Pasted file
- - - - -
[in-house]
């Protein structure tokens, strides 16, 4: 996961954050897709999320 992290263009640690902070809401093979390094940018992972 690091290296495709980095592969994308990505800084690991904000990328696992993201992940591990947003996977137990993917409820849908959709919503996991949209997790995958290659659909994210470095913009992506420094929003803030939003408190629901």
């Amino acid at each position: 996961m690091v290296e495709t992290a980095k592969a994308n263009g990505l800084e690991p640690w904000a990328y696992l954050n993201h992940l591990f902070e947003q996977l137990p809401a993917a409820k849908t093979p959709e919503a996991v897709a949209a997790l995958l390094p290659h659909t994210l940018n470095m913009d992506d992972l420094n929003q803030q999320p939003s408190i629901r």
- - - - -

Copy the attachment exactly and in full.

[in-house]
């Protein structure tokens, strides 16, 4: 996961954050897709999320 992290263009640690902070809401093979390094940018992972 690091290296495709980095592969994308990505800084690991904000990328696992993201992940591990947003996977137990993917409820849908959709919503996991949209997790995958290659659909994210470095913009992506420094929003803030939003408190629901």
């Amino acid at each position: 996961m690091v290296e495709t992290a980095k592969a994308n263009g990505l800084e690991p640690w904000a990328y696992l954050n993201h992940l591990f902070e947003q996977l137990p809401a993917a409820k849908t093979p959709e919503a996991v897709a949209a997790l995958l390094p290659h659909t994210l940018n470095m913009d992506d992972l420094n929003q803030q999320p939003s408190i629901r």